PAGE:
If you want to increase a security layer, do so from your own sites (which we trust) and not from a website we’ve never heard of. Use of subdomains would be fine. Additionally, permit users to enter very long and very complex passwords. Tools like LastPass automate this process.

Visa and banks in particular need to be vigilant in teaching their customers how to be secure and then practice what they preach. USAA has published several articles about online security and should be ashamed for having any connection to’s Verified By Visa implementation.

8 replies on “Verified by Visa and function like a man-in-the middle attack”

  1. I found this page because my instinct was to distrust Arcot Systems, for exactly the reasons you have outlined. I completely agree that this is shoddy work that, as a professional software developer, I would be ashamed to call mine.

  2. Same experience, an attempted purchase at one site already has my CC details yet leads me to Arcot site and ask much the same questions and more (DOB).

    The relationship between these sites and my card issuing bank and CC provider may be valid, but there is no way in the world I’m giving my details to this dodgy attempt.

  3. I completely agree. There is not even a cancel button on the page and as far as I am aware no payment has gone through. Needed to contact the seller / website owner to arrange payment over the phone or bank transfer if necessary. If any it is training innocent customers to ignore all these warning signs. DODGY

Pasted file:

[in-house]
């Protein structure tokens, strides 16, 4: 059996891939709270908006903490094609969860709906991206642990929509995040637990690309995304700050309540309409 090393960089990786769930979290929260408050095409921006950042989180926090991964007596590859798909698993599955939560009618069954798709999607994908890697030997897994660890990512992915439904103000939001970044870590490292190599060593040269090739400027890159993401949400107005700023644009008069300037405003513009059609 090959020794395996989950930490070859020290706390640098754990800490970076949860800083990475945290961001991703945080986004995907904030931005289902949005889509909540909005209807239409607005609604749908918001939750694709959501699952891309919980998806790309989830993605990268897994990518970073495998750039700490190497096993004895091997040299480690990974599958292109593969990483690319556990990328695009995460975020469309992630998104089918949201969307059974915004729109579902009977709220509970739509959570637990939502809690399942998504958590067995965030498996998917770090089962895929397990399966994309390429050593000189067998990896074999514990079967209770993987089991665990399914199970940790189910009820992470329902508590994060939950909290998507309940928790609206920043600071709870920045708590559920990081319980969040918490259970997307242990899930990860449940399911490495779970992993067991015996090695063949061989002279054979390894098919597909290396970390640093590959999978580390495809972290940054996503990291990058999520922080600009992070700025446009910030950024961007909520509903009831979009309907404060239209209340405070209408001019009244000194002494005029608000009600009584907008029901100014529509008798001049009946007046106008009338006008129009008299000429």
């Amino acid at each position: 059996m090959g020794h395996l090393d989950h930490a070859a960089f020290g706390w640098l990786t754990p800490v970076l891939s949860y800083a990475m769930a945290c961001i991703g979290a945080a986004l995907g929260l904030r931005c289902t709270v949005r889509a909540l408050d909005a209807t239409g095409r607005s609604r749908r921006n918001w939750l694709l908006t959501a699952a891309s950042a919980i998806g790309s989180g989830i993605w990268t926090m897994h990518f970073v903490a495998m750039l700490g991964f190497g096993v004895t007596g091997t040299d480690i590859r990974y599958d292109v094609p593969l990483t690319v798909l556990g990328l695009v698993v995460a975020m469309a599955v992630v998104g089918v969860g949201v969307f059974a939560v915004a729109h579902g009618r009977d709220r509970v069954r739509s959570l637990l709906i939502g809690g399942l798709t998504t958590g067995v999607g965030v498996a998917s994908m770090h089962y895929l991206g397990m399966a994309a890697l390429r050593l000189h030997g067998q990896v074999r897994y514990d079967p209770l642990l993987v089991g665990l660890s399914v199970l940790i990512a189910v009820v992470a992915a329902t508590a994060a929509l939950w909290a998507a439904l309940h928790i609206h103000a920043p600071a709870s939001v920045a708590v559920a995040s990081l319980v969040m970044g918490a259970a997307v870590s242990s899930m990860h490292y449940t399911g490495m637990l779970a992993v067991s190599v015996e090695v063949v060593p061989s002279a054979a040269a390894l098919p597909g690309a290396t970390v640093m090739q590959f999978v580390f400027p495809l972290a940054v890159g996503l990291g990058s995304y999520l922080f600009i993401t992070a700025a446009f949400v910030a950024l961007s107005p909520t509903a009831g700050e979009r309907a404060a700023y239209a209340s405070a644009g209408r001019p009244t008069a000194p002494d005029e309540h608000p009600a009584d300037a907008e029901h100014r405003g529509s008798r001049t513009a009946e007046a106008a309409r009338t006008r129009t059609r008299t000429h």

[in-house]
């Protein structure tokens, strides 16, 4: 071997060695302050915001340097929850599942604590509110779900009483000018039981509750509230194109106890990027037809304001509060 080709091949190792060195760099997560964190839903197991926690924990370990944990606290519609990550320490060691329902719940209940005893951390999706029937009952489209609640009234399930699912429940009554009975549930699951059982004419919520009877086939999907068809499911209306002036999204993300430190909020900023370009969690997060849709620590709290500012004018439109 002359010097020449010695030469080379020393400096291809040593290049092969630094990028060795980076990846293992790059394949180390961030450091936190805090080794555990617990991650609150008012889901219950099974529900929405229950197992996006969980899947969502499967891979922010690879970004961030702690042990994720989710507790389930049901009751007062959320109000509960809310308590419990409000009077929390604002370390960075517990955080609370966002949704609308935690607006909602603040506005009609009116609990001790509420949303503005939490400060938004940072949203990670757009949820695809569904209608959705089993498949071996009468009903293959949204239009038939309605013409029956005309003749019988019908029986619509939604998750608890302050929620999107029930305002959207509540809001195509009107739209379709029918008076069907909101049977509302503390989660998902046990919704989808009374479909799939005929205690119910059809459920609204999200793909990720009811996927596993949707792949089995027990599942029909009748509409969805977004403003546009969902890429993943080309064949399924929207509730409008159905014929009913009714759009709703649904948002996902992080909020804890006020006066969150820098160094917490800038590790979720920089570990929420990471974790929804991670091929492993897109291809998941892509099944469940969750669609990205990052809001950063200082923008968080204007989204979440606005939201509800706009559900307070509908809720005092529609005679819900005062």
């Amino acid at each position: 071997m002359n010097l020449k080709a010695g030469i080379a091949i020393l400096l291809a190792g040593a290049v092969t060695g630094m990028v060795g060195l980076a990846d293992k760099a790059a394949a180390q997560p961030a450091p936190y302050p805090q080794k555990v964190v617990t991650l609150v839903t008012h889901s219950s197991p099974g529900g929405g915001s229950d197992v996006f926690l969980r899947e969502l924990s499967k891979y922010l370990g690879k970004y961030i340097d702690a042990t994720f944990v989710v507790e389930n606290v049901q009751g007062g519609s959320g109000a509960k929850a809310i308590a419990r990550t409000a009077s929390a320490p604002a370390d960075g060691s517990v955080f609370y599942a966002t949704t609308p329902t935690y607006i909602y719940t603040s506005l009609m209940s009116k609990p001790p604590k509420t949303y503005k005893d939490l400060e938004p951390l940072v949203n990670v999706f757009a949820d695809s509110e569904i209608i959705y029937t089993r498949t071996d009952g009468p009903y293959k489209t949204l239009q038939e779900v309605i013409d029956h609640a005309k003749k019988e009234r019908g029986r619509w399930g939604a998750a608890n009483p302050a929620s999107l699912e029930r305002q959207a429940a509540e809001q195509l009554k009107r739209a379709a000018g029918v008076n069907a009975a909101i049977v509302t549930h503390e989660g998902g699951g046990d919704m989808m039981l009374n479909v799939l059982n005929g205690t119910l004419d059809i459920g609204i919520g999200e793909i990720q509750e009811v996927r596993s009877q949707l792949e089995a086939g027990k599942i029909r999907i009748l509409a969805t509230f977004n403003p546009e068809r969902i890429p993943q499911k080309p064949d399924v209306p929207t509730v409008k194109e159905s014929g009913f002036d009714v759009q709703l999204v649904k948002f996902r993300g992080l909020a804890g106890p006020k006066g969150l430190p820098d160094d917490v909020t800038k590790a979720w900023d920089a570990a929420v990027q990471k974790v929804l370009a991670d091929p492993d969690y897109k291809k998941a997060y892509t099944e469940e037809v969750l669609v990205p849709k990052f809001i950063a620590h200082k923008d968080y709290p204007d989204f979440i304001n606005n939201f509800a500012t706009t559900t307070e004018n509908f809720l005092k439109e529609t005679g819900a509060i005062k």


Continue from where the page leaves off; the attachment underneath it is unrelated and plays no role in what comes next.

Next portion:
4. I agree with you guys. This thing is Kafkan. I still can’t make changes to my flight because the United form keeps kicking out my CVVC number. When the United page ran the little notice about using Arcot or else maybe get held up at payment time, I decided to get my password now. Talk about torture; you’re typing in numbers that you can’t see, and so are making all kinds of errors without knowing what they are. After several tries (I’m 75 and don’t have complete control of my fingers) Apcot told me to get lost. I don’t know if Apcot had any role in screwing up United’s handling of my CVVC number, and I don’t know if I’ll be able to complete the flight change without jumping through the Apcot hoops. Plus I’m out of the country and can’t phone United.

    I guess I’ll have my 80-year-old husband and my 63-year-old neighbor in Texas make the phone call to United for me. Curse the airlines.

  5. Yeah, I was just trying to make a purchase off new egg as well and many of these exacts thought, both about the redirect being suspect and the ridiculous password policy. I shouldn’t be forced to use a less secure password for something linked directly to my credit card and why doesn’t a service being called ‘verified by Visa’ go through, either that or call it ‘verified by arcot’ so at least it does seem deceptive.

  6. I totally agree this is a dangerous practice – ‘training’ customers to reveal much of personal information to the man in in middle – even to a legit one. It shakes my confidence in the VISA system itself – they should not allow schemes like this one.

    An automatic email or SMS notification about credit card transactions is much better protection against fraud.

  7. This comes up when I try to make a purchase. It did seem a bit shady. So would it be alright if I filled everything out and completing my purchase? Last time I tried that my account was frozen.